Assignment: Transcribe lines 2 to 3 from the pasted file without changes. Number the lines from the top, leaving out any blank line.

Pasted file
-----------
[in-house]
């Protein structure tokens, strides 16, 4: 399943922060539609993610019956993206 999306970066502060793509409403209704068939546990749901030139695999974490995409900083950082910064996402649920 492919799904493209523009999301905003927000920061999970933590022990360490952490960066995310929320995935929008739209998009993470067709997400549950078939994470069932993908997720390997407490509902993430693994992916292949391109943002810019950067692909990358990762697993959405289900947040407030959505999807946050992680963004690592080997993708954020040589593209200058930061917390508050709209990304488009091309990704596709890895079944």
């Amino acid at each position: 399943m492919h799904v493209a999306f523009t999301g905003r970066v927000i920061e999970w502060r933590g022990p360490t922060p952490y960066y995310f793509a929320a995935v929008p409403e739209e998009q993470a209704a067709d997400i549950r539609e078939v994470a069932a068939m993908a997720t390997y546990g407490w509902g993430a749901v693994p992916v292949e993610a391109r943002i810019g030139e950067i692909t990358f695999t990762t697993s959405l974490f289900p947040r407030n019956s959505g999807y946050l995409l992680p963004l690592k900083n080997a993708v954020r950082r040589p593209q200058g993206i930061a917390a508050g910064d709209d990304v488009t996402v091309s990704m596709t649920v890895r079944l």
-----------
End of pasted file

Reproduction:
């Protein structure tokens, strides 16, 4: 399943922060539609993610019956993206 999306970066502060793509409403209704068939546990749901030139695999974490995409900083950082910064996402649920 492919799904493209523009999301905003927000920061999970933590022990360490952490960066995310929320995935929008739209998009993470067709997400549950078939994470069932993908997720390997407490509902993430693994992916292949391109943002810019950067692909990358990762697993959405289900947040407030959505999807946050992680963004690592080997993708954020040589593209200058930061917390508050709209990304488009091309990704596709890895079944």
């Amino acid at each position: 399943m492919h799904v493209a999306f523009t999301g905003r970066v927000i920061e999970w502060r933590g022990p360490t922060p952490y960066y995310f793509a929320a995935v929008p409403e739209e998009q993470a209704a067709d997400i549950r539609e078939v994470a069932a068939m993908a997720t390997y546990g407490w509902g993430a749901v693994p992916v292949e993610a391109r943002i810019g030139e950067i692909t990358f695999t990762t697993s959405l974490f289900p947040r407030n019956s959505g999807y946050l995409l992680p963004l690592k900083n080997a993708v954020r950082r040589p593209q200058g993206i930061a917390a508050g910064d709209d990304v488009t996402v091309s990704m596709t649920v890895r079944l």